Superhero limited series can be a tough sell in the Direct Market. Marvel’s top editors Axel Alonso and Tom Brevoort are usually quick to point out that mini-series have verifiably smaller audiences largely driven by the perception by much of fandom that limited series aren’t as “important” continuity-wise as the ongoings. The only (superhero) limited series that seem to do well in the current market are those centered around the Big Two’s nigh-annual Event Things. To what point the mini-series, then? If any expectation of fitting into the larger puzzle of overall continuity is tossed aside, as often seems to be the case, then a good mini-series will allow unique creators to tell engaging stories. But there doesn’t seem to be much clamoring for these types of series by fandom, which is a shame as some of these can be truly superb. I’d love to see more works like Omega the Unknown by Jonathan Lethem & Farel Dalrymple or (especially) Unstable Molecules by James Sturm & Guy Davis, stunning mini-series that represent some of the finest comics the company has yet produced. (Hell, I’d like to see both actually back in print, but that’s a whole ‘nuther issue.) Sadly, whenever Marvel does try to experiment with distinct creative voices in limited series, the books tend to flop. Is this because of a lack of desire of creative diversity within the direct market customer base or a failure of promotion on Marvel’s part? Perhaps it’s a mix of the two.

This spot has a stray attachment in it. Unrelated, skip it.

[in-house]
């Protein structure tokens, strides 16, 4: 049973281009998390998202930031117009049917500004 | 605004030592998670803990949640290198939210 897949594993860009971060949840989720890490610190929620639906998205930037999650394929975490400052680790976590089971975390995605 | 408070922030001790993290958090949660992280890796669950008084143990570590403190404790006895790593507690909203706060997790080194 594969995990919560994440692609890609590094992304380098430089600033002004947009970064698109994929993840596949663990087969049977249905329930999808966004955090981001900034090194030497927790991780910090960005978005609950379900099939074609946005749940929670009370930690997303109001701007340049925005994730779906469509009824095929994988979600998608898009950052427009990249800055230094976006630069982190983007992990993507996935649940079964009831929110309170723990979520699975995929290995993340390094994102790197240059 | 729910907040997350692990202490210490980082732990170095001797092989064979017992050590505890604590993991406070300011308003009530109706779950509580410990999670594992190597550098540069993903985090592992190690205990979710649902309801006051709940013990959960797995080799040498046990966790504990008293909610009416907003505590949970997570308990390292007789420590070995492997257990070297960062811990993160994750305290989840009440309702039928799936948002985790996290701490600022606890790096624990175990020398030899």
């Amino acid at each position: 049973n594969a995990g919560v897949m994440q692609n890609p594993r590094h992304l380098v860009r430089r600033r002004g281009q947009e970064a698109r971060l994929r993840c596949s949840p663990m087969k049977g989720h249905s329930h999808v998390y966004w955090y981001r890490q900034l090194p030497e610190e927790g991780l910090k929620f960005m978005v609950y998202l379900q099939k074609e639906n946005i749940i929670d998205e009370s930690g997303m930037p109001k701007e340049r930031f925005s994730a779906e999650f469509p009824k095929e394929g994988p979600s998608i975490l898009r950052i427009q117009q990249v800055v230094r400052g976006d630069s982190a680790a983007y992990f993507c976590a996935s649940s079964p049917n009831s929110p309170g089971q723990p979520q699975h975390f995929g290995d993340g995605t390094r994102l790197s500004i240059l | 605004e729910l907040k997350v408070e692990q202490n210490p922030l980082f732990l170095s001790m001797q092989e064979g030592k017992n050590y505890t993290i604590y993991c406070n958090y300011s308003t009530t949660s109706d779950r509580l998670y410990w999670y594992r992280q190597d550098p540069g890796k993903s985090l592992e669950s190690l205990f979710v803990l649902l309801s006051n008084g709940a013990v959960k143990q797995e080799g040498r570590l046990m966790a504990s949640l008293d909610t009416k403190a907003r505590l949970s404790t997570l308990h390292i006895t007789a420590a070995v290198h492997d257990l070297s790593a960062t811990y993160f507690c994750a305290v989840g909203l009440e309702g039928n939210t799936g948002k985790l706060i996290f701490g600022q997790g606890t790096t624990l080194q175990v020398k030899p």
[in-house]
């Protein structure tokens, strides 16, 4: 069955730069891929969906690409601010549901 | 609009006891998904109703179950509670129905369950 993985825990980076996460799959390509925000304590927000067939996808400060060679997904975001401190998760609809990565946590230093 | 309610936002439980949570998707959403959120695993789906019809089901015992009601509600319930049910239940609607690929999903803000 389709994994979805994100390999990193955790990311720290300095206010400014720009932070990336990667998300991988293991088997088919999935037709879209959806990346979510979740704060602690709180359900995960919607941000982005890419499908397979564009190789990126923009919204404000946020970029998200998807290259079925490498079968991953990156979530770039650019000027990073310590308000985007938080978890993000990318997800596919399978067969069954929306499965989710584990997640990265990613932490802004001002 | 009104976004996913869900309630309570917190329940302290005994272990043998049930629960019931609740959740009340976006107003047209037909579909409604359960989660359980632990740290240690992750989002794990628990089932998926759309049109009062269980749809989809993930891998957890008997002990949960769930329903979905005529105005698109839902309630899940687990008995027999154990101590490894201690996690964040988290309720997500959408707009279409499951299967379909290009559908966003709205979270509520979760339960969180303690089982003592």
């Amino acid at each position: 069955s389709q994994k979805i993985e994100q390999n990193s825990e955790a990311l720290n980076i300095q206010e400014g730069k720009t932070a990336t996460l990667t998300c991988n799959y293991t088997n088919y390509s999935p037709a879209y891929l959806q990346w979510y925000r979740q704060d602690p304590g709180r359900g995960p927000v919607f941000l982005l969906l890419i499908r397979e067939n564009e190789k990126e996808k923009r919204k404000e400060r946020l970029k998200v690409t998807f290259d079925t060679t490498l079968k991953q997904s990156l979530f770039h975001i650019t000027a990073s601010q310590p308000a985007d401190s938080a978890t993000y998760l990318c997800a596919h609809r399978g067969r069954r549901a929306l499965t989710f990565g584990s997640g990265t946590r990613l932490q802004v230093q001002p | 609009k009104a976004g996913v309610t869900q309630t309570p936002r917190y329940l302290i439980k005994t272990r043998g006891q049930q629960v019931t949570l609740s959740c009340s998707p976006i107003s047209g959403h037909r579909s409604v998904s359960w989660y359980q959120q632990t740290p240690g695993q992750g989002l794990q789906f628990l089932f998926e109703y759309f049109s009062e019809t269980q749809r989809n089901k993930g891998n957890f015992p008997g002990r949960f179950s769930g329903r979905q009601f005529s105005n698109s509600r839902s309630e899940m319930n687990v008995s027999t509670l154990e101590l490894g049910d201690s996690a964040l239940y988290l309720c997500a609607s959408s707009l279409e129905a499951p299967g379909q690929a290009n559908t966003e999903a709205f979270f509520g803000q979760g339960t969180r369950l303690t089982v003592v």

Against this backdrop of tepid reception and mediocre execution of limited series comes the revival of Marvel Knights with three limited series and an apparent promise for more. Ostensibly the very vehicle of distinct creative voices working in the Marvel Universe that I want, the actual execution of the new line is a solid dud. Outside the nifty trade dress, there is no unifying aesthetic like the one the brief Marvel Noir line had. It feels like Marvel opened up the Drawer Of Unpublished Minis, slapped the Marvel Knights logo on them and dumped them onto the market with little promotion.